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CF: Not as well as Hayden can. Hayden actually got a marker up but he was a biologist there and—and they were doing some work and he had known someone who was—who was—he’d heard shooting and they were—he supposed that someone was poaching ducks and he went off to look for this fellow and apparently encountered him. No one knows what happened but, you know, he was shot and he was hidden by the person and then there was a long man, you know, a search for his body. Some of the—the people that probably you have talked to or will talk to were there. If you’d talked to Charles Boyd, he can tell you because he was one of the members of the search party. His body was found and then they ultimately found the poacher who shot him and he confessed. I believe that he was a—he was one of the first persons where forensics were used. There was some wounds on the trees where the shot charge went and—he was shot with a shotgun. And then I believe this—this man was one of the last persons electrocuted in the state but it’s a—it’s a sad story for both sides. This person was—was the kind of
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people that we’ve talked about being on the land—deriving—he was hunting ducks to feed his family. And so I think there’s stories to be told on both sides. I don’t know it in detail but—but I know some people who were there, you know, during the—the episode. And Hayden and Engling bothered to—to make it a mission of his to get a historical marker up and to get the story told and get more recognition for—for Gus Engling. So that was done. And—and he would be better able to tell the story than me, he knows it in detail. Miss Lisa, his widow, still is employed with the department and, anyway…
DT: You mentioned that you also were involved in acquisition of waterfowl habitat. Can you tell about the sort of places that you would look for and why they would be important to protect?
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CF: Well these—the acquisition effort, I mean, this was another part of the commissions direction to get out and—and build this waterfowl program. And so willing sellers—and it was known that, you know, we were buying land and willing sellers would contact us. Dr. Dan Multon(?) was in charge of the acquisition in our program at that time. And so what our role in the field was to—to be the eyes and ears for Dan. We would do field inspections and a lot of biological reports, ascertain if the property actually had value and if it was something that we wanted to put into the program. Prior to that—my first assignment on the program was to—was to update a, what we called a white paper in those days, but it was a guidance document of where the program would go. And we had some priorities set on what we wanted to buy and where we wanted to buy it. So there was direction and we had some, you know, we knew what we were after. Bottomland hardwood systems obviously were things that we were after here or the graded wetlands, things that had a lot of potential for being waterfowl habitat. And—and then also looking at using those—those funds for upgrading existing wildlife areas that we had. Another activity in that was to—to engage our field staff with more waterfowl work. When I came to work, a lot of the people—they didn’t go into wetlands. They didn’t own rubber boots, they didn’t fool around out there, there’s snakes and mosquitoes out in these places. And it was not very much of a program that the actual field personnel across the board did and we’ve come a long way since then. These people are in charge of some of these places now, we have an ongoing waterfowl program, they advise a lot of landowners. They all own rubber boots and—and that landowner assistance thing was another deal that I did. We were to assist landowners with technical guidance and ways that they might want to improve their land. We had no money to help them in a cost sharing way, but we could give them technical advice. And another big program in that was, as I said, I’ve always been interested in wood ducks and we set up a wood duck project with, again, it was another misunderstood program where the—the action kind of covered up and—and the whole mission was lost. My goal was to try to see if we couldn’t enhance our production to the point that there would be a surplus of birds to hunt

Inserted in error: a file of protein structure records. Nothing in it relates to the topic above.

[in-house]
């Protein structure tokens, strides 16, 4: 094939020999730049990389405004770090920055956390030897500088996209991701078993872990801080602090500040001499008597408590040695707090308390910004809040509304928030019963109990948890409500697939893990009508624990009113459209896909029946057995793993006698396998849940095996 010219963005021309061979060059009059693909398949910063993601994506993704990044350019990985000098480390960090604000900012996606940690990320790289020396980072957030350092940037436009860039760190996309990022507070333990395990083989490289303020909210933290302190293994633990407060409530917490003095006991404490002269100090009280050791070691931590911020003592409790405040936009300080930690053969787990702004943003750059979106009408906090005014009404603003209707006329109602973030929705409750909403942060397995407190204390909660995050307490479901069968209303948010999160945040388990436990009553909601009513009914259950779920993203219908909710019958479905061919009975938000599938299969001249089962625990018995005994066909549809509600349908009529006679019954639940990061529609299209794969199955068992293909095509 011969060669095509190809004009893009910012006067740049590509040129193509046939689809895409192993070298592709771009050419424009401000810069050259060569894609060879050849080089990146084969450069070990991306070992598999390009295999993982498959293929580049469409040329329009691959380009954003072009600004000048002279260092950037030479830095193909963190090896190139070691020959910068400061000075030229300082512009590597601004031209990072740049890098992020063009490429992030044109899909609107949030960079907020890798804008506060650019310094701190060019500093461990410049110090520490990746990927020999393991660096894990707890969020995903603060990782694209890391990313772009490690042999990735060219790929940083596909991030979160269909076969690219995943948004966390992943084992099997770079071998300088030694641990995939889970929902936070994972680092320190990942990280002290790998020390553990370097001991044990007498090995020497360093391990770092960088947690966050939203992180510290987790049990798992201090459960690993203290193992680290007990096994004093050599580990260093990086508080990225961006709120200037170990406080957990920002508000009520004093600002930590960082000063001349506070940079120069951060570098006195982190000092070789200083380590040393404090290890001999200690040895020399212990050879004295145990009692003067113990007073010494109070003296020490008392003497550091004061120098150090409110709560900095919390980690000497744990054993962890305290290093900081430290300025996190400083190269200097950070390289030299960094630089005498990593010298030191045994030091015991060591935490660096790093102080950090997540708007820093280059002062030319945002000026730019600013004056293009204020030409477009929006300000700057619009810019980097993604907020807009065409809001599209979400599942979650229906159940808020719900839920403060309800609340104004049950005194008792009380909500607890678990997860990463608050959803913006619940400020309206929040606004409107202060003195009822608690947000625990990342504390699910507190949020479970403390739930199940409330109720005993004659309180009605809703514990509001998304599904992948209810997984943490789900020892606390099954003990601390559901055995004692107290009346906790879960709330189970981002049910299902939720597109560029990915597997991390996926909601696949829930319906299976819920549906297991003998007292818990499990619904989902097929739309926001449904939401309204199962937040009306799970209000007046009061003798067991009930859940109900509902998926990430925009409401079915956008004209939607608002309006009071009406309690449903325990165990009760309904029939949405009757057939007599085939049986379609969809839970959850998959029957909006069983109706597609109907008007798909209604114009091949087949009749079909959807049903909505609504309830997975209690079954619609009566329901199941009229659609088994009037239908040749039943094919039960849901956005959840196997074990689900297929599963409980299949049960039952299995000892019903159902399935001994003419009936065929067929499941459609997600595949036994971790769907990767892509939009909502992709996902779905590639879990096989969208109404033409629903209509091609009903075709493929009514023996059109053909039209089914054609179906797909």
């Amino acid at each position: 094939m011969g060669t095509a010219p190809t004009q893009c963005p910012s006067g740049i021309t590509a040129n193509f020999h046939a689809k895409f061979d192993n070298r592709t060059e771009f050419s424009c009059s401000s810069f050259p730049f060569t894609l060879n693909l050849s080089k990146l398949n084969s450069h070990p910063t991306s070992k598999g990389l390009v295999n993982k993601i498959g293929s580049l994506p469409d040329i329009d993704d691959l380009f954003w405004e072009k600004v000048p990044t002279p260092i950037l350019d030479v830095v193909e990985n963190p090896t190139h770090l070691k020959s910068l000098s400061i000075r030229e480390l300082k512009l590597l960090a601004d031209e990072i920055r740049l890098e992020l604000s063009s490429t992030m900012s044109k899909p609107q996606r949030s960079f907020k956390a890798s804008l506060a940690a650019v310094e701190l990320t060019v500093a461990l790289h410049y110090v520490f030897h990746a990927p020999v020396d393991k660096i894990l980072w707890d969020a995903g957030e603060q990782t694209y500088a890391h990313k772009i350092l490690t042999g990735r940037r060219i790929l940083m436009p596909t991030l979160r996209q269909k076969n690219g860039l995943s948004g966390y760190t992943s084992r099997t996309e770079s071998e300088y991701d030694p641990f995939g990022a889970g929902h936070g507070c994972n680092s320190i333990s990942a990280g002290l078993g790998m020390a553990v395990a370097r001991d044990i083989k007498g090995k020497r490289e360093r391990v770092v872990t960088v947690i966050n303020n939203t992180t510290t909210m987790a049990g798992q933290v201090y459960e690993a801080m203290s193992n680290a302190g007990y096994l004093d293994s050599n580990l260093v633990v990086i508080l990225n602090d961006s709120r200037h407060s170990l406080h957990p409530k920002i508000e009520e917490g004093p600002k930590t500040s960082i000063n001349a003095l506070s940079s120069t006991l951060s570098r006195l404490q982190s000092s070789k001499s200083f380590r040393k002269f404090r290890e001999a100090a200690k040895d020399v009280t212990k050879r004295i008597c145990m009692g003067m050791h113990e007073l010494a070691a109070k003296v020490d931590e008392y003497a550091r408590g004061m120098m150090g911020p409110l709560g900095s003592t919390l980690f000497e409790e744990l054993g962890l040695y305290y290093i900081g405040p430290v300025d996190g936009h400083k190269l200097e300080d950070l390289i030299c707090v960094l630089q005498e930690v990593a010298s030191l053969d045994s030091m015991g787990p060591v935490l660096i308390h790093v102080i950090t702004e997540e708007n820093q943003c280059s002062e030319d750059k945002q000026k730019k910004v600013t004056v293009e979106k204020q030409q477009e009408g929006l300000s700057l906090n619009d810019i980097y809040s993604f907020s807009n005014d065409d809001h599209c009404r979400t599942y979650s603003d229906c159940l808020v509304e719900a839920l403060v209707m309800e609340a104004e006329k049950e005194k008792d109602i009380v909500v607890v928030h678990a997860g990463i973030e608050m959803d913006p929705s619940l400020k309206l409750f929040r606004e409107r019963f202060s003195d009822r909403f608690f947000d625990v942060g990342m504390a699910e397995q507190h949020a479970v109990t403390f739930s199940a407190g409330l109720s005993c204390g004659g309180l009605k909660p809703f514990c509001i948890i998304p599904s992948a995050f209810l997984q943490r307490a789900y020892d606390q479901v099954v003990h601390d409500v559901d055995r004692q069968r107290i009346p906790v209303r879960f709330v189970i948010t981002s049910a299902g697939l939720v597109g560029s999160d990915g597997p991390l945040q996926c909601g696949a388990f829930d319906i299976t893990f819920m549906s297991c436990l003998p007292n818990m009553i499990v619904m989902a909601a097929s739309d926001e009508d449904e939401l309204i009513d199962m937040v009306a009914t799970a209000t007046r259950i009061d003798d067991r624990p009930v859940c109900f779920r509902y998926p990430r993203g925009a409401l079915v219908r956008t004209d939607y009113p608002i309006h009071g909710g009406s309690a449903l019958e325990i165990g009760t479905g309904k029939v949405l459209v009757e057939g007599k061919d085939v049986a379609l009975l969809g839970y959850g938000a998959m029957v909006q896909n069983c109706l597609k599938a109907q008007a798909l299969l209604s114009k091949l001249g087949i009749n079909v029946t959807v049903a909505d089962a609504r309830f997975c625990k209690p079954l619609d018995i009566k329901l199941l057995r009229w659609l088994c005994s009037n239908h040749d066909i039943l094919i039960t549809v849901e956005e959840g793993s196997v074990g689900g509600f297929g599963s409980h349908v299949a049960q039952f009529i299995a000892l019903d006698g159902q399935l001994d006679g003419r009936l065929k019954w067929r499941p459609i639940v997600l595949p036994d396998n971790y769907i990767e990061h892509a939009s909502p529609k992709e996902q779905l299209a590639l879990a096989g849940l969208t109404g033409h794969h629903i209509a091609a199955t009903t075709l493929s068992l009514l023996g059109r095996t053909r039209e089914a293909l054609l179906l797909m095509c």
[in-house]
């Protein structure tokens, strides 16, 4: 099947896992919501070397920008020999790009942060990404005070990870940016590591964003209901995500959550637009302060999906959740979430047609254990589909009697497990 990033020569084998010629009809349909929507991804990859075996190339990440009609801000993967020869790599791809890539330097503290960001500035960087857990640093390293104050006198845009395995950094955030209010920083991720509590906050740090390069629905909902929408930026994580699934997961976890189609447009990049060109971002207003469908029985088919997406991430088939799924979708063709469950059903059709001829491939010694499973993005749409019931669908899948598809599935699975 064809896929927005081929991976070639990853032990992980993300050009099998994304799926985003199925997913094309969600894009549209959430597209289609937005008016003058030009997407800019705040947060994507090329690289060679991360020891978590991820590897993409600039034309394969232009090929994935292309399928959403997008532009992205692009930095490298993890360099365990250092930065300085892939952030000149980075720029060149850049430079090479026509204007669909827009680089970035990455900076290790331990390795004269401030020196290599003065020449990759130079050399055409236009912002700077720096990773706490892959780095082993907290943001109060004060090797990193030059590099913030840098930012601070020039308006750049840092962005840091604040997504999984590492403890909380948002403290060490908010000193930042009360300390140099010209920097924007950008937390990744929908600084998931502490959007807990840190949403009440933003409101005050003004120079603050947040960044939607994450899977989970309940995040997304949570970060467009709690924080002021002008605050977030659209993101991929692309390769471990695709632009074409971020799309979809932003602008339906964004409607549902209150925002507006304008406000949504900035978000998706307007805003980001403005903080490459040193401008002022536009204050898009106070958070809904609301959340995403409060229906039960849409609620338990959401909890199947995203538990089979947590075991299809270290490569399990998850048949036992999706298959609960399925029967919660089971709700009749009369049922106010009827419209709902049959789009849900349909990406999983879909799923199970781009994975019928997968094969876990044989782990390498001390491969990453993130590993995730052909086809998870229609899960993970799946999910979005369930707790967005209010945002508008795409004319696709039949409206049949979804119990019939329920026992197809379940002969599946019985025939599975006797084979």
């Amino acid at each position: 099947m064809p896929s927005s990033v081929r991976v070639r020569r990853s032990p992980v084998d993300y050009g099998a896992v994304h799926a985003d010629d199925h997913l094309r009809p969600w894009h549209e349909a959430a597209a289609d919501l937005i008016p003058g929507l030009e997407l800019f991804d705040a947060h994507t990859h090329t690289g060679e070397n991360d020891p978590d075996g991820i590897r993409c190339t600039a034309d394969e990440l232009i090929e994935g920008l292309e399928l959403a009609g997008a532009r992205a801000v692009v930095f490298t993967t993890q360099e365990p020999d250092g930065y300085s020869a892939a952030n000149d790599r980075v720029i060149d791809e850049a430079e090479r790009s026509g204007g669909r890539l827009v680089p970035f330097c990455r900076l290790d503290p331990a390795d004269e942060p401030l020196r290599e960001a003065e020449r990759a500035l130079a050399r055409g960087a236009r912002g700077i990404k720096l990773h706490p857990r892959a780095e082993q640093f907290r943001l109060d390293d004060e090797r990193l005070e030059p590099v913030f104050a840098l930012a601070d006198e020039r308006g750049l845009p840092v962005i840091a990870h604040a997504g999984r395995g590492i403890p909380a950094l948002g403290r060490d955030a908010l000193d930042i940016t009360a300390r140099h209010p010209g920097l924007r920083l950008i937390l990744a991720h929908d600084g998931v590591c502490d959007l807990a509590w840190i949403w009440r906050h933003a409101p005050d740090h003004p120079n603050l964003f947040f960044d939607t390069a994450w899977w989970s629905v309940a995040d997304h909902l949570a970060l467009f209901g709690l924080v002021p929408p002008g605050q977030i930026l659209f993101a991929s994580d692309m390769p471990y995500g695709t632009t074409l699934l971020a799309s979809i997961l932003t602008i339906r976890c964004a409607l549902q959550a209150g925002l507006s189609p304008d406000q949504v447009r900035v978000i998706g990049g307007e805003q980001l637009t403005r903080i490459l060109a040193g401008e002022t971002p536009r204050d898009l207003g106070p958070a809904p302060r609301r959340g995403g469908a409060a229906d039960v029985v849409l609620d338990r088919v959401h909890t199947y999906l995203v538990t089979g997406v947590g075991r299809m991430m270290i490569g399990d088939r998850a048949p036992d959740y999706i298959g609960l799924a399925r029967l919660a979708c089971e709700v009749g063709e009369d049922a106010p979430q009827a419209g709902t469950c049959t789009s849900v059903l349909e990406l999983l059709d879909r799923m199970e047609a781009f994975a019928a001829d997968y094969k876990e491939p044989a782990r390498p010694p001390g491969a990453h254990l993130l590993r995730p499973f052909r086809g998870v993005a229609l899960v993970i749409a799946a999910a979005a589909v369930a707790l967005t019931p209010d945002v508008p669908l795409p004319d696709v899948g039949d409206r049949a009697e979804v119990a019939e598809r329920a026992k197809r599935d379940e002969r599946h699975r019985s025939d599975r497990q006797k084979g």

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and if we were producing our own birds, then maybe we could hunt them, for instance, during the Teal season before migrant wood ducks got here and this would give East Texas hunters something because Teal are not as abundant in East Texas as on the coast or elsewhere and it would—it would help our stamp sales, it would give more hunting opportunity. And we set off to do that. We did it through a nest box program and we gave out nest boxes and we’ve given out probably close to twenty-five thousand nest boxes since 1986. And I’m still having trouble building a database to take to the Fish and Wildlife Service that they would listen to, but we’re working on another paper and analysis of a lot—of nine years of data now to do that. But that was a—a special program but kind of the end result of the—of the goal got lost in this nest box program which sort of turned into a blue bird—blue bird house deal. And—and we were giving out so many boxes and dealing with so many people to let—all that action caught the eye of—of some of the higher level people and they forgot what we were trying to do. But nonetheless, it was a lot of activity and we’ve certainly helped the bird.